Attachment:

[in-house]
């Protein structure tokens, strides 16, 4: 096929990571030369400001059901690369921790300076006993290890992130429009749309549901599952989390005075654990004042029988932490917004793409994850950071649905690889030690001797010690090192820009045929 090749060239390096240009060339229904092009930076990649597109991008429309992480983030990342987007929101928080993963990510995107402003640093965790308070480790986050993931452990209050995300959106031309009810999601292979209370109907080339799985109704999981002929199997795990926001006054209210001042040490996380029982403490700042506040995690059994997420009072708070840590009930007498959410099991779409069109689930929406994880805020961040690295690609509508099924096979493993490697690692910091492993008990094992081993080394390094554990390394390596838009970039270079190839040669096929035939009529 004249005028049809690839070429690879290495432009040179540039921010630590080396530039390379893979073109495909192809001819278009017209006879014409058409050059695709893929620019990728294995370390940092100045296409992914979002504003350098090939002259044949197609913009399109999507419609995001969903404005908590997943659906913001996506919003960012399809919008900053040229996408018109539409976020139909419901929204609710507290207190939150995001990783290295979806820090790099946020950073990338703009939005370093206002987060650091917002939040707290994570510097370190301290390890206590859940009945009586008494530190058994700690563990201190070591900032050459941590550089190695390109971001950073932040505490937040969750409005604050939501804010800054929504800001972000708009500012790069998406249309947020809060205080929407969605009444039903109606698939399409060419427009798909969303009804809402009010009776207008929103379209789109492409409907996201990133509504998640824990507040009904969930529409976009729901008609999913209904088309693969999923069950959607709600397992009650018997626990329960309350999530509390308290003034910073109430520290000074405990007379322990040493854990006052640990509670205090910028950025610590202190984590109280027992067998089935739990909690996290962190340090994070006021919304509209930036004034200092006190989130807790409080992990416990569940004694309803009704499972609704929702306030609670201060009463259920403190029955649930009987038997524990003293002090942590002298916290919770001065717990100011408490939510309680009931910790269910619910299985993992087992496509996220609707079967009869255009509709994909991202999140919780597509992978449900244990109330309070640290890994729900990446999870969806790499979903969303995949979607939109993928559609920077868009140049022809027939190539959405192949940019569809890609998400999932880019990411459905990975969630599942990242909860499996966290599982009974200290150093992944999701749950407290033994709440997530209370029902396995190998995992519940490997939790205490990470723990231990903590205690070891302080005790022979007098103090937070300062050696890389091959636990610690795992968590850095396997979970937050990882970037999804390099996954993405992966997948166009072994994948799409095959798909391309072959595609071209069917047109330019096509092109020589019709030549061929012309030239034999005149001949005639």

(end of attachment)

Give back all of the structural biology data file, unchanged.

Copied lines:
[in-house]
């Protein structure tokens, strides 16, 4: 096929990571030369400001059901690369921790300076006993290890992130429009749309549901599952989390005075654990004042029988932490917004793409994850950071649905690889030690001797010690090192820009045929 090749060239390096240009060339229904092009930076990649597109991008429309992480983030990342987007929101928080993963990510995107402003640093965790308070480790986050993931452990209050995300959106031309009810999601292979209370109907080339799985109704999981002929199997795990926001006054209210001042040490996380029982403490700042506040995690059994997420009072708070840590009930007498959410099991779409069109689930929406994880805020961040690295690609509508099924096979493993490697690692910091492993008990094992081993080394390094554990390394390596838009970039270079190839040669096929035939009529 004249005028049809690839070429690879290495432009040179540039921010630590080396530039390379893979073109495909192809001819278009017209006879014409058409050059695709893929620019990728294995370390940092100045296409992914979002504003350098090939002259044949197609913009399109999507419609995001969903404005908590997943659906913001996506919003960012399809919008900053040229996408018109539409976020139909419901929204609710507290207190939150995001990783290295979806820090790099946020950073990338703009939005370093206002987060650091917002939040707290994570510097370190301290390890206590859940009945009586008494530190058994700690563990201190070591900032050459941590550089190695390109971001950073932040505490937040969750409005604050939501804010800054929504800001972000708009500012790069998406249309947020809060205080929407969605009444039903109606698939399409060419427009798909969303009804809402009010009776207008929103379209789109492409409907996201990133509504998640824990507040009904969930529409976009729901008609999913209904088309693969999923069950959607709600397992009650018997626990329960309350999530509390308290003034910073109430520290000074405990007379322990040493854990006052640990509670205090910028950025610590202190984590109280027992067998089935739990909690996290962190340090994070006021919304509209930036004034200092006190989130807790409080992990416990569940004694309803009704499972609704929702306030609670201060009463259920403190029955649930009987038997524990003293002090942590002298916290919770001065717990100011408490939510309680009931910790269910619910299985993992087992496509996220609707079967009869255009509709994909991202999140919780597509992978449900244990109330309070640290890994729900990446999870969806790499979903969303995949979607939109993928559609920077868009140049022809027939190539959405192949940019569809890609998400999932880019990411459905990975969630599942990242909860499996966290599982009974200290150093992944999701749950407290033994709440997530209370029902396995190998995992519940490997939790205490990470723990231990903590205690070891302080005790022979007098103090937070300062050696890389091959636990610690795992968590850095396997979970937050990882970037999804390099996954993405992966997948166009072994994948799409095959798909391309072959595609071209069917047109330019096509092109020589019709030549061929012309030239034999005149001949005639």